The Malaysian Institute of Architects (PAM) would like to reiterate that all new and existing building structures must be strictly regulated in Malaysia.
This is a reference to the recent incident where a wall collapsed in a hotel in Bukit Tinggi, Bentong where the incident resulted in an elderly man and a child being injured, and 90 hotel guests evacuated as a precaution until the authorities finish carrying out investigations.
In light of the incident, Ar. Ezumi Harzani, PAM’s president, would like to highlight that other than the requisite operating business licenses, hotels must possess a Certificate of Fitness for Occupation (CFO) or Certificate of Completion and Compliance (CCC),
Also that under the Section 85A of the Street, Drainage and Building Act 1994 it requires buildings which are 5 storeys and above, exceeding 10 years old, to be inspected by a Structural Engineer.
In addition, hotels that have undergone renovation and additions are subjected to CFO or CCC in accordance to changes and additions carried out to the structure, walls, doors, facades, mechanical and electrical installations.
He also highlighted that as hotels are public commercial buildings, they fall into the high fire risk category known as ‘designated building’ under the Fire Services Act (FSA) which means that designated buildings are required to undergo an annual fire audit before they are issued with a Fire Certificate “FC” by Fire and Rescue Department.
Also in March 2017, the Kuala Lumpur Fire and Rescue Department reported in a local daily only 739 “Designated Premises” have been issued with FC while 321 applications were still pending.
Ar. Anthony Lee from Architect Centre Sdn Bhd noted that building owners must be wary of unauthorised renovations or alterations carried out in their properties that may result in structural deficiencies, obstruction to fire escapes, concealed fire alarms and detectors;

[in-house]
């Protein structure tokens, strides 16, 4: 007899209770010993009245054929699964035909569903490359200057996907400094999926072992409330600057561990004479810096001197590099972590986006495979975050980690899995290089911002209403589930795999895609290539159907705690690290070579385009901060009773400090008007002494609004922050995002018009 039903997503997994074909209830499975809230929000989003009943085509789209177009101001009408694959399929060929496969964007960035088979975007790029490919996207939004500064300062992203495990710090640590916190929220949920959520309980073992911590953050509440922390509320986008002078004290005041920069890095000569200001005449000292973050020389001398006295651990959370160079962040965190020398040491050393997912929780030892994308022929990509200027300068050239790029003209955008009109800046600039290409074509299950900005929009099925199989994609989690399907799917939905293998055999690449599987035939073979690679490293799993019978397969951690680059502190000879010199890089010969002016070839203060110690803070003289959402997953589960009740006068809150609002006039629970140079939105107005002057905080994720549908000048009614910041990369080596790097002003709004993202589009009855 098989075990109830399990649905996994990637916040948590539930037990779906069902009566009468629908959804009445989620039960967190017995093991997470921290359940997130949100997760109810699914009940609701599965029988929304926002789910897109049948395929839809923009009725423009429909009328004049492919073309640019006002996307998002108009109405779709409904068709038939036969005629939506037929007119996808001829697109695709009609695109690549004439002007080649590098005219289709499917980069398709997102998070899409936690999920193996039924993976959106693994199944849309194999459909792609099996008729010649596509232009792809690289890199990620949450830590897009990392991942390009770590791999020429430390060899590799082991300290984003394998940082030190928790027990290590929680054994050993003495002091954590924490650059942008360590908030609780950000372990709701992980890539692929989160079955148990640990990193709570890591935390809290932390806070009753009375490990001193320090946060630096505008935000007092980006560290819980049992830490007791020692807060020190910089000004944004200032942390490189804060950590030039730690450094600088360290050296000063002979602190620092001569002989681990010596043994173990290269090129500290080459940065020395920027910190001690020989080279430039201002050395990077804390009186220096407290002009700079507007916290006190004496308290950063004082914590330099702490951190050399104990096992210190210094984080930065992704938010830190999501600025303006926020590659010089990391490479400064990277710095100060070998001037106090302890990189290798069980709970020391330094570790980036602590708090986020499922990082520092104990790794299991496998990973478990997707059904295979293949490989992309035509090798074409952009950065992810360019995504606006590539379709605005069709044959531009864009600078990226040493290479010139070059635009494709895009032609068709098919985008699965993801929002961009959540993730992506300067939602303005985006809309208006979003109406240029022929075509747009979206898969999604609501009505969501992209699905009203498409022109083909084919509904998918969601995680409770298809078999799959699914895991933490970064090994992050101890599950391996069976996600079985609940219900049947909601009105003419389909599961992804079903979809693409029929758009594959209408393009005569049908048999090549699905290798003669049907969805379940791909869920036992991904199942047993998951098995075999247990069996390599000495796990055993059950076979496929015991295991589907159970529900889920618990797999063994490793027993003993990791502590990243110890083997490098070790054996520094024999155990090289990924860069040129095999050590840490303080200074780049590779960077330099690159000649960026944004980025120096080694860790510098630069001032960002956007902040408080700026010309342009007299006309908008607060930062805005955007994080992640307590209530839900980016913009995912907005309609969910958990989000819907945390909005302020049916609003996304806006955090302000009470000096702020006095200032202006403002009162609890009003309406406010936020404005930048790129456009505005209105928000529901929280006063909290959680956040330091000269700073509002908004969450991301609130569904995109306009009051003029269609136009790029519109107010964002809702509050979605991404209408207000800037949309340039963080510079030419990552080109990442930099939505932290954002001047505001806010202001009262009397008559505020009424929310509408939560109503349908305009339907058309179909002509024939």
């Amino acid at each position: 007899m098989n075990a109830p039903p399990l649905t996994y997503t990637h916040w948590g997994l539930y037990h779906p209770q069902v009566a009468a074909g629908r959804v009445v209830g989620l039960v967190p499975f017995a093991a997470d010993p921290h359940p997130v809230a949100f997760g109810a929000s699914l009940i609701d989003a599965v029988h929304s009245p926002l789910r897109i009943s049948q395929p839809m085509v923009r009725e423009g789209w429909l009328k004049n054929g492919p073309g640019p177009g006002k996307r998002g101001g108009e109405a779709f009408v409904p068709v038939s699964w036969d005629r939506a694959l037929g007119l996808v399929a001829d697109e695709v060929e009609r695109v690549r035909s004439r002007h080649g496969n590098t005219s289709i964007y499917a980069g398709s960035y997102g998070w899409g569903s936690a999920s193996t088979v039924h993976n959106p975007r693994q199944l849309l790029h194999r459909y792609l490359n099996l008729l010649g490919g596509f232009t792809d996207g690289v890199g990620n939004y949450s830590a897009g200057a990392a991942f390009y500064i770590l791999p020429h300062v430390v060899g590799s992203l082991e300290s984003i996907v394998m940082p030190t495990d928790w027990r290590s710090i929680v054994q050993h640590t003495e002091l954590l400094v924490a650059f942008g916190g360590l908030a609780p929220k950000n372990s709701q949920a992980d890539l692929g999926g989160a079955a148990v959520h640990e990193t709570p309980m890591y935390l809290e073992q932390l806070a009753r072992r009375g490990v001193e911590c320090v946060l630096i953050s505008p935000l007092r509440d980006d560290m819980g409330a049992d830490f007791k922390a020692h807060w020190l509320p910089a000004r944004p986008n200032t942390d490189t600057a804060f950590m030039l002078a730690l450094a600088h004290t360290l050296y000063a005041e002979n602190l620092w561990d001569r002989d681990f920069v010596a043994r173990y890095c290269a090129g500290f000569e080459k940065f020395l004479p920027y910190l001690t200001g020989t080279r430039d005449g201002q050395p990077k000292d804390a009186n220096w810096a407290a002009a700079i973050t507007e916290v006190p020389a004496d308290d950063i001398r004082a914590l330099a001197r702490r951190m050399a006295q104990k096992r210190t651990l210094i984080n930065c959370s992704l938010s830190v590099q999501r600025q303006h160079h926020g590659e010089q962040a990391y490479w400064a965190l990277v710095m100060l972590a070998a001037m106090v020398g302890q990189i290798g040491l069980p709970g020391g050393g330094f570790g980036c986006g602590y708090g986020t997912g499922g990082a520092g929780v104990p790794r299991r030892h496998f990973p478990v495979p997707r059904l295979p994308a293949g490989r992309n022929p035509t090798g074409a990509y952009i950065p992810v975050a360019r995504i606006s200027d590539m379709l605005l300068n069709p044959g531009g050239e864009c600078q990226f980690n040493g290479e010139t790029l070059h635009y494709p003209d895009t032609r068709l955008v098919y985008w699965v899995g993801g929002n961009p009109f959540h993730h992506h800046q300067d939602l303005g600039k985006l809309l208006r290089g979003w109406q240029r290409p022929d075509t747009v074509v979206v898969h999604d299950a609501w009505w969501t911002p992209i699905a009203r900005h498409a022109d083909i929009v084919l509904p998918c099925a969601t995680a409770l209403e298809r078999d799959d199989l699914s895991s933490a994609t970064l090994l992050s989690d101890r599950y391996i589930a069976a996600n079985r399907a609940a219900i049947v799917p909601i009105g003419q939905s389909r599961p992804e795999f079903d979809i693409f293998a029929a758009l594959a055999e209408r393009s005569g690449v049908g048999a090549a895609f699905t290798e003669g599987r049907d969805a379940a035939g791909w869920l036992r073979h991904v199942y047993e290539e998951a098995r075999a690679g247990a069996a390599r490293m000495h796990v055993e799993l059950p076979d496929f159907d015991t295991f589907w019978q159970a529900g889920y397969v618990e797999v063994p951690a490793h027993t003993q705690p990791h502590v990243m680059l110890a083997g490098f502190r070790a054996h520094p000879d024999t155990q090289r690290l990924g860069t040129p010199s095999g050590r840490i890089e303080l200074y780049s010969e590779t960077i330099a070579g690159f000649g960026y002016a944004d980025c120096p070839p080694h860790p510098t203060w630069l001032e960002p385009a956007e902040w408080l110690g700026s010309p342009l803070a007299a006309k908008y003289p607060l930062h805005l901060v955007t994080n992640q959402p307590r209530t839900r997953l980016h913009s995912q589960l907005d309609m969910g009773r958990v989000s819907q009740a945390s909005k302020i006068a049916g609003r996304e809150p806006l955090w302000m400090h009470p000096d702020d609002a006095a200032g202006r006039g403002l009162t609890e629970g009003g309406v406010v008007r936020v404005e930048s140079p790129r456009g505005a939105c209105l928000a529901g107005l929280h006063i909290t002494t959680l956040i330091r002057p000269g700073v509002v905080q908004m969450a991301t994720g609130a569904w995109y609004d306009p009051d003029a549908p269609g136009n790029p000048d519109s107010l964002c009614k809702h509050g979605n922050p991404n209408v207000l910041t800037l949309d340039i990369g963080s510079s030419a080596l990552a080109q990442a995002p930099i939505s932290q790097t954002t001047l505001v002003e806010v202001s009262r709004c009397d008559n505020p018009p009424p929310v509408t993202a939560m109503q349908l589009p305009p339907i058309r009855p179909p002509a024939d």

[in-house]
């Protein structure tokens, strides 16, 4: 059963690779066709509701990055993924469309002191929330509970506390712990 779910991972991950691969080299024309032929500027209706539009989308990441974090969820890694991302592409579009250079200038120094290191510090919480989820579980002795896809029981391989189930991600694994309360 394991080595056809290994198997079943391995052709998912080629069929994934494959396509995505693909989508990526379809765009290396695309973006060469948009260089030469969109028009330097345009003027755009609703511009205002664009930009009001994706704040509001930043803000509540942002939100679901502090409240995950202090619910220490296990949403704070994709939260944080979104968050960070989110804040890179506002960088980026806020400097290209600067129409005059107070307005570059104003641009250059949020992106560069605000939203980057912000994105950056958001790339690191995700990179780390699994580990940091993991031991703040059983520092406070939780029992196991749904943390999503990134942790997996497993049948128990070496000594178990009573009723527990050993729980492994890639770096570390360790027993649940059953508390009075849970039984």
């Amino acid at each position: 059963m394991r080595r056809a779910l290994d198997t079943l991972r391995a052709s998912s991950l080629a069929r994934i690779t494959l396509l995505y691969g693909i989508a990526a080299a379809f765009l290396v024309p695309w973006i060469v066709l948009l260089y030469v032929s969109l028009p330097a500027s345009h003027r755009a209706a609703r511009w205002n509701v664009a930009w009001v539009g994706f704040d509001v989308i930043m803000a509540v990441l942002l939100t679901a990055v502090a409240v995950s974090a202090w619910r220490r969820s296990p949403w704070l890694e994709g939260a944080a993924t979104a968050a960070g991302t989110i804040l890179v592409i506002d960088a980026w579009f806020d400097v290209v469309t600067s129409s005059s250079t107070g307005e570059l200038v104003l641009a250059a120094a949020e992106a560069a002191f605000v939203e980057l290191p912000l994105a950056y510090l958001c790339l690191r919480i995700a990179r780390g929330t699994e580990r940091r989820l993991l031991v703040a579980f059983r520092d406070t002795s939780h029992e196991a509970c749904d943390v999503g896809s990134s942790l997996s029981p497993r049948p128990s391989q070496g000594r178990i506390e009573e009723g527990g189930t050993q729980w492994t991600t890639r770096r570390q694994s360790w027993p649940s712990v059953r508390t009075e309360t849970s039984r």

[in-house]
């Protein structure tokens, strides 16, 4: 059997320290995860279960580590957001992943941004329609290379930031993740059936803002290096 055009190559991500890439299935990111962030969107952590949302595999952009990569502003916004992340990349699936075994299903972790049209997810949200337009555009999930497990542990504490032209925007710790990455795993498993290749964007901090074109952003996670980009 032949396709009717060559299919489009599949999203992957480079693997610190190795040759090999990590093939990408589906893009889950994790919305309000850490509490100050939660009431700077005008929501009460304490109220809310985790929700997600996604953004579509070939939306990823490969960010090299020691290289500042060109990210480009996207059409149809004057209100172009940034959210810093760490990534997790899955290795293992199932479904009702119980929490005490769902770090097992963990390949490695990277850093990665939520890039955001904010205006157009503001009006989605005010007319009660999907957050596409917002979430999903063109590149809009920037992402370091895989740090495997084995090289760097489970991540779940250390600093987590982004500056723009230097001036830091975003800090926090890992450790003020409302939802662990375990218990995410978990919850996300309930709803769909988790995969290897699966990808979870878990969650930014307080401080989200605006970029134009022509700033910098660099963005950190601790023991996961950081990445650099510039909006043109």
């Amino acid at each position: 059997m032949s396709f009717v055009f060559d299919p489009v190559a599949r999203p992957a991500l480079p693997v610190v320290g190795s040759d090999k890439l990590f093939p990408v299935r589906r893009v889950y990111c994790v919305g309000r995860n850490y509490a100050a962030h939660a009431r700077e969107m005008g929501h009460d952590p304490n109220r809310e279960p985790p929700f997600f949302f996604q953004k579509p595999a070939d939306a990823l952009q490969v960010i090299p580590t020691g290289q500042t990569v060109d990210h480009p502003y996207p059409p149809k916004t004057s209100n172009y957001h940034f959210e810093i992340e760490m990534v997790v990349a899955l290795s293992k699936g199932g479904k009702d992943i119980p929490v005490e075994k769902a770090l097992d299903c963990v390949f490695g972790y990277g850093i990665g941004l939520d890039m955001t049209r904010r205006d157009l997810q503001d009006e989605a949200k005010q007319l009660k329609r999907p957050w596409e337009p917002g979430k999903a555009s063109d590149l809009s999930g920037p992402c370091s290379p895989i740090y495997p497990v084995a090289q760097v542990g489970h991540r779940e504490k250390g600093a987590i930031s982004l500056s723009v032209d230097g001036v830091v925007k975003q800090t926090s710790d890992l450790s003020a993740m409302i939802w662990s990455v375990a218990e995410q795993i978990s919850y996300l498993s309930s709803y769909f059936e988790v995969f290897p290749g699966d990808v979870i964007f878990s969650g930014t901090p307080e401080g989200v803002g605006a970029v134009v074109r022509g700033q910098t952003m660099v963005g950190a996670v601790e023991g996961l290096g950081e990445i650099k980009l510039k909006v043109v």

Emphasis are given that the onus is on building owners to avoid carrying out any structural changes without first obtaining building approvals and to fulfil the requirements stipulated in the UBBL and FSA.
Hotel owners are also to maintain and operate hotels safely and within the intended approved design, specifications, constructions as well as maintaining in good working order ALL mechanical and electrical installations in the property.
Lee also stressed upon that if the owners are in doubt of any safety issues, contact PAM or Architect Centre Sdn Bhd Building inspectors to carry out safety compliance inspections and reports.
Uniform Building By-Laws (UBBL) 1984 enacted under the Street Drainage and Building Act 1974 stipulate that all new and existing buildings that undergo alterations are required to submit plans for approvals prior to construction by a Principal Submitting Person (PSP), such as professional architects and engineers.
Part V of the UBBL stipulate the building’s structural requirements related to the design and specifications of materials, loadings, foundation and superstructure which in the case of hotels, these provisions strictly govern the design, specifications and construction of walls, floor and building structure.